Among the three factors the experiment identified as being critical in determining the process, the ratio of the two oxidized forms of fixed nitrogen, nitrate (NO3-) or nitrite (NO2-), is the most basic because when nitrite is more abundant (nitrate can change to nitrite and vice-versa), the process that dominates is inevitably denitrification.
"Nitrite accepts three electrons in denitrification and six in ammonification," Strous pointed out. "In both cases, the supply is there, but the difference between the way the denitrifiers respire them is that out of each electron accepted they are able to conserve more of the energy less energy gets lost as heat, per electron."
When nitrite is more abundant, the denitrifying bacteria dominate because they are more efficient and faster. The fundamental advantage of the speed and efficiency of the denitrification process also contributes in part to the second critical factor the study found microbial generation time. Regardless of the ratio of the fixed nitrogen supply, when conditions encouraged rapid regeneration (generation time of less than 1.7 days), then the denitrifying bacterial groups came to dominate (either rapidly or eventually), but slow growth conditions favored ammonifying bacteria.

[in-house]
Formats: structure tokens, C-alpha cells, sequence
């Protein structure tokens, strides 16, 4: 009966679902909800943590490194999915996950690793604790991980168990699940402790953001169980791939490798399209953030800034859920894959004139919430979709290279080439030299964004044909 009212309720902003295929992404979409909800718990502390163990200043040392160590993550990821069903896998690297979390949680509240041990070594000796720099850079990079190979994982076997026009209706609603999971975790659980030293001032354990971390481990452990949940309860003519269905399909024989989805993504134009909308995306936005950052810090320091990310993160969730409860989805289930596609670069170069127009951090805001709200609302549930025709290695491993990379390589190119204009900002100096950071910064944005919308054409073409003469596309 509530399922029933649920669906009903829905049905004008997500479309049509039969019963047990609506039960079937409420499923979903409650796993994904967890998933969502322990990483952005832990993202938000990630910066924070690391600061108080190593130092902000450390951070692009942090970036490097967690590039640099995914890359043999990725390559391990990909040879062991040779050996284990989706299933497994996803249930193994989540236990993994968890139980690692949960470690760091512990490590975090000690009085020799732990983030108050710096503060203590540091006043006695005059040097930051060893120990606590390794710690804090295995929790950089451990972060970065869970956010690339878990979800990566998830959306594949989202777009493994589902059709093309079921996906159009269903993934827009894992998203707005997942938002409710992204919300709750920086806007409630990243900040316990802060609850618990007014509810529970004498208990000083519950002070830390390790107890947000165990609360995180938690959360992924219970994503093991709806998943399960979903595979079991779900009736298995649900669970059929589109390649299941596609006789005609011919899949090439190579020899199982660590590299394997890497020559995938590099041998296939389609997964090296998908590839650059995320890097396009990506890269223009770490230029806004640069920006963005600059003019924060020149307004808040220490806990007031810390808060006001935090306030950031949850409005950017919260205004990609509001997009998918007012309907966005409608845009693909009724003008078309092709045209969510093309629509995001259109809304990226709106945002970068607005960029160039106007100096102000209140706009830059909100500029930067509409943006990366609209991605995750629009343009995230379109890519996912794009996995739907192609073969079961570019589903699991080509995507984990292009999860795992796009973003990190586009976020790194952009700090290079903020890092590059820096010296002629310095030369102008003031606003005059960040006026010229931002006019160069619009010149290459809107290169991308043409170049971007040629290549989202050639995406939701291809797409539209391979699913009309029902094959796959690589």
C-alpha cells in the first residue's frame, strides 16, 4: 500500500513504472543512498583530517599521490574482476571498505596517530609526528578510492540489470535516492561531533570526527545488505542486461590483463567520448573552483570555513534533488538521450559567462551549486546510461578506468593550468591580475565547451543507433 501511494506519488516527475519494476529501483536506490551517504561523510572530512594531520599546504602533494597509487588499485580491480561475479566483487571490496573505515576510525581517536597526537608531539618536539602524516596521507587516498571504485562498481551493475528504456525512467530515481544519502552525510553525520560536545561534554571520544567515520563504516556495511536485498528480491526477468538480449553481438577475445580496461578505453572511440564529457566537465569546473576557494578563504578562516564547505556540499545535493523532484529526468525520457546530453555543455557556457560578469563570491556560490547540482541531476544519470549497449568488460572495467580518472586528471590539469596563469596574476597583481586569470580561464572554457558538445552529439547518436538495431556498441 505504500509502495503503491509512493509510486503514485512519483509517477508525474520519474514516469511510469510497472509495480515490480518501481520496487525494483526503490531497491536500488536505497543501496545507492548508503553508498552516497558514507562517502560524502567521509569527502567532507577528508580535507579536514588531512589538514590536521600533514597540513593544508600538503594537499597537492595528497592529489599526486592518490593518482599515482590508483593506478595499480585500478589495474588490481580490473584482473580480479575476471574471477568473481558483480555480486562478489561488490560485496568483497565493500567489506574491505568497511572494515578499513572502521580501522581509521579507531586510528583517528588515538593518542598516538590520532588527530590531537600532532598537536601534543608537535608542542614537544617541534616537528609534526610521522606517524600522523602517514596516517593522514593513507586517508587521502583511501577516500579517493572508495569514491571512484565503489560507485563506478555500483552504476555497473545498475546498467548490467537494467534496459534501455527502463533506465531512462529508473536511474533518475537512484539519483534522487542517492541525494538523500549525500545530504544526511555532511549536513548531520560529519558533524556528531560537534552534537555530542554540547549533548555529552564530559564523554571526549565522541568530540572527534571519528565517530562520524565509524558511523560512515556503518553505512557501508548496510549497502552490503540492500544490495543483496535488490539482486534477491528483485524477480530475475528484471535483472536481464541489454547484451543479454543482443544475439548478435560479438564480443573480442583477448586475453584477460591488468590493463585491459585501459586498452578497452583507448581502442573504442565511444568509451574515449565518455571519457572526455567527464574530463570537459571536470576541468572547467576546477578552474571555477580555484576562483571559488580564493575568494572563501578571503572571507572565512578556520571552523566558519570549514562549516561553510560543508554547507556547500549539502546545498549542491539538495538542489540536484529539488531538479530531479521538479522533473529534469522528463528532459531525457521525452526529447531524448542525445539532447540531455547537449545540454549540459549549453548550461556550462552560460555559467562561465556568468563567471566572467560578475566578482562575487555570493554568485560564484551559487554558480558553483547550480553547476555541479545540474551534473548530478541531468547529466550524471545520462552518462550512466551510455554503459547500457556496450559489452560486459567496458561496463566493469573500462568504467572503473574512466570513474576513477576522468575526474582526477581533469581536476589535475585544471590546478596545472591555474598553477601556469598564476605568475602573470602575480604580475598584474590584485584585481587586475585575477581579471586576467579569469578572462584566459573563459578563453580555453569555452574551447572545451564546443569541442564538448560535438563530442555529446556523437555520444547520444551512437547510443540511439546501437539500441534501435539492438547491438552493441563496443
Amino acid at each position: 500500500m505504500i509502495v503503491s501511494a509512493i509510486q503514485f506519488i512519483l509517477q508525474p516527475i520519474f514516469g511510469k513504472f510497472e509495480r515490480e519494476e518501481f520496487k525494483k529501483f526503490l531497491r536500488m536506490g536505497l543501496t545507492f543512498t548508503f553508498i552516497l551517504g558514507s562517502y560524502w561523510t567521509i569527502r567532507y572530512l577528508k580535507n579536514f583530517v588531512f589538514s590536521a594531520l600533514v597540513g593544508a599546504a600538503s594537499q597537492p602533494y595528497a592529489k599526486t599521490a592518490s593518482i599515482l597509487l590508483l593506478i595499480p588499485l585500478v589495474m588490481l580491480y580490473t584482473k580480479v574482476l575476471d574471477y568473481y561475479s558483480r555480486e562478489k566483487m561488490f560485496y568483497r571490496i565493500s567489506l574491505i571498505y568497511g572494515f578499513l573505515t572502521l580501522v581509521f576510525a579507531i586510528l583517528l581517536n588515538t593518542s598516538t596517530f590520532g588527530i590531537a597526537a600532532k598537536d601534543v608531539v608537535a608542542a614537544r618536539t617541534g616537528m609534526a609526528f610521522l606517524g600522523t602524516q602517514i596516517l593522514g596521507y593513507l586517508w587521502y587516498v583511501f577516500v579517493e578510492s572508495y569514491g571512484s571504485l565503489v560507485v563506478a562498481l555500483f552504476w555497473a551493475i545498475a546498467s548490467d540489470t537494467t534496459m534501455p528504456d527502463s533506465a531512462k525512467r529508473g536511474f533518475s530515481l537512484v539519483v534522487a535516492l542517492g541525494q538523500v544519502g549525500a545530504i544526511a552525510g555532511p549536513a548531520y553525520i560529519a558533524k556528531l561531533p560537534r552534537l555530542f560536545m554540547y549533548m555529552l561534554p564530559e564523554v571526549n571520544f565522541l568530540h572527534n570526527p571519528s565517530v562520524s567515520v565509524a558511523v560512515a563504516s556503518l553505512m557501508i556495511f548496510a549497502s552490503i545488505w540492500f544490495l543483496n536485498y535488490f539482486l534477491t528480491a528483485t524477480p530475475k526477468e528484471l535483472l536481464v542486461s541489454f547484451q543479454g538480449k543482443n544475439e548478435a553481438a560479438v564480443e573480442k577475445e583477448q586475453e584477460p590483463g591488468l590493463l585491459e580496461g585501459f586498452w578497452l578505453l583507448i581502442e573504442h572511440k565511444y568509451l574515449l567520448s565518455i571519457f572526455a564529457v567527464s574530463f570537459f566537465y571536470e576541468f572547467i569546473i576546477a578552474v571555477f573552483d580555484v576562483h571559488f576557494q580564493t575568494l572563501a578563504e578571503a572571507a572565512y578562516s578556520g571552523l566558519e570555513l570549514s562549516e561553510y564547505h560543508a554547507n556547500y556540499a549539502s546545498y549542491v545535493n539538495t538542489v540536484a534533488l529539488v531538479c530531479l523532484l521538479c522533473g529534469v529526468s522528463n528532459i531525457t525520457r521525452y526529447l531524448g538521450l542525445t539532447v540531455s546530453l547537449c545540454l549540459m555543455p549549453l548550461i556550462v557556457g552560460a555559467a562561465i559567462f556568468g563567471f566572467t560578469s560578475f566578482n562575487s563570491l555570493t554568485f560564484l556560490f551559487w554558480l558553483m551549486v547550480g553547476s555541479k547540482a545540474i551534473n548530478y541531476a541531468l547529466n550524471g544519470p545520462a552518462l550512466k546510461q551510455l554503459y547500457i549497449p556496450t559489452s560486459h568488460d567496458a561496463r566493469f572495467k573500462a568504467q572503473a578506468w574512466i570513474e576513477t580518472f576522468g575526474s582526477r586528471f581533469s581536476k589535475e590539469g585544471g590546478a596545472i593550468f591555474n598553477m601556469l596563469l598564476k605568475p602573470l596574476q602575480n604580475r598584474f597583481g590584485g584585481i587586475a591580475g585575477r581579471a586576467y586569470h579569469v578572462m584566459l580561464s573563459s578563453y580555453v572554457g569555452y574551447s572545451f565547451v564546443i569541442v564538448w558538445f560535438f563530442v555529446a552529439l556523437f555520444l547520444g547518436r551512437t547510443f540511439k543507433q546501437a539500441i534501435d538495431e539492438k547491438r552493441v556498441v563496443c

The same kind of fundamental chemical energy reasoning seems to help explain the third critical factor the team identified the carbon to nitrogen ratio.
"As has already been proposed in the literature, the carbon to nitrogen ratio is an important factor because, based on the bioenergetics, carbon limitation will favor denitrification denitrifying organisms will have higher productivity under those conditions. Whereas the ammonifying microorganisms will have higher productivity when
|Contact: James Hathaway|
University of North Carolina at Charlotte